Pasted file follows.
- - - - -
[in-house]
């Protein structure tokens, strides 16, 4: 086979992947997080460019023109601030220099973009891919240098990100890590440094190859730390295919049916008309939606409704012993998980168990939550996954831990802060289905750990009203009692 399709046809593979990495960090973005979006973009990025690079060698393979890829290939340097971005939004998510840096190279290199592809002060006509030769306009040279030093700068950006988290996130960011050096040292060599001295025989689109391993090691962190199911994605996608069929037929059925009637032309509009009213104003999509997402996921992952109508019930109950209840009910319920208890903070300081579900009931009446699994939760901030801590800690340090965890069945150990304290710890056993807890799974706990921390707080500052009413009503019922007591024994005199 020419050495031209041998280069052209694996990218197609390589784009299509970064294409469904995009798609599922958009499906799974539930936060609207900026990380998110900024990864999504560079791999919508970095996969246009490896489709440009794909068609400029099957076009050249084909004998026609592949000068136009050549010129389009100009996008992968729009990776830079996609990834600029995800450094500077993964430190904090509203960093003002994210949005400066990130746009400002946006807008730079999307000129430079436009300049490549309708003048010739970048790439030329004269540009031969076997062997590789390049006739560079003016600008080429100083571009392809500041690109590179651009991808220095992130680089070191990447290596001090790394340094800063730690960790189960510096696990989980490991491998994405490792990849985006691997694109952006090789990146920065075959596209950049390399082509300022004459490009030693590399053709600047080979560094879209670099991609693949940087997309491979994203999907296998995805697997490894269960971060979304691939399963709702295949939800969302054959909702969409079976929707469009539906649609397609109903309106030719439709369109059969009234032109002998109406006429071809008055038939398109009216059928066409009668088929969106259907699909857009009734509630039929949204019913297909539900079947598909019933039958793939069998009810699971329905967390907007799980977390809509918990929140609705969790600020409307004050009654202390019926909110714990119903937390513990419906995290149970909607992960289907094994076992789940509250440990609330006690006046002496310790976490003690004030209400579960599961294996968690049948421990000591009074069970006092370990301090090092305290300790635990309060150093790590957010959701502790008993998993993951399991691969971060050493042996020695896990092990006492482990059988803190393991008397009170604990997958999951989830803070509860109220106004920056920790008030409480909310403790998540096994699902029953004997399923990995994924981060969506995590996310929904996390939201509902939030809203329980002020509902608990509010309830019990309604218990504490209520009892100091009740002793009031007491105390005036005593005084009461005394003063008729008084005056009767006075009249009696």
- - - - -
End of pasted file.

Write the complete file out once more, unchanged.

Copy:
[in-house]
């Protein structure tokens, strides 16, 4: 086979992947997080460019023109601030220099973009891919240098990100890590440094190859730390295919049916008309939606409704012993998980168990939550996954831990802060289905750990009203009692 399709046809593979990495960090973005979006973009990025690079060698393979890829290939340097971005939004998510840096190279290199592809002060006509030769306009040279030093700068950006988290996130960011050096040292060599001295025989689109391993090691962190199911994605996608069929037929059925009637032309509009009213104003999509997402996921992952109508019930109950209840009910319920208890903070300081579900009931009446699994939760901030801590800690340090965890069945150990304290710890056993807890799974706990921390707080500052009413009503019922007591024994005199 020419050495031209041998280069052209694996990218197609390589784009299509970064294409469904995009798609599922958009499906799974539930936060609207900026990380998110900024990864999504560079791999919508970095996969246009490896489709440009794909068609400029099957076009050249084909004998026609592949000068136009050549010129389009100009996008992968729009990776830079996609990834600029995800450094500077993964430190904090509203960093003002994210949005400066990130746009400002946006807008730079999307000129430079436009300049490549309708003048010739970048790439030329004269540009031969076997062997590789390049006739560079003016600008080429100083571009392809500041690109590179651009991808220095992130680089070191990447290596001090790394340094800063730690960790189960510096696990989980490991491998994405490792990849985006691997694109952006090789990146920065075959596209950049390399082509300022004459490009030693590399053709600047080979560094879209670099991609693949940087997309491979994203999907296998995805697997490894269960971060979304691939399963709702295949939800969302054959909702969409079976929707469009539906649609397609109903309106030719439709369109059969009234032109002998109406006429071809008055038939398109009216059928066409009668088929969106259907699909857009009734509630039929949204019913297909539900079947598909019933039958793939069998009810699971329905967390907007799980977390809509918990929140609705969790600020409307004050009654202390019926909110714990119903937390513990419906995290149970909607992960289907094994076992789940509250440990609330006690006046002496310790976490003690004030209400579960599961294996968690049948421990000591009074069970006092370990301090090092305290300790635990309060150093790590957010959701502790008993998993993951399991691969971060050493042996020695896990092990006492482990059988803190393991008397009170604990997958999951989830803070509860109220106004920056920790008030409480909310403790998540096994699902029953004997399923990995994924981060969506995590996310929904996390939201509902939030809203329980002020509902608990509010309830019990309604218990504490209520009892100091009740002793009031007491105390005036005593005084009461005394003063008729008084005056009767006075009249009696």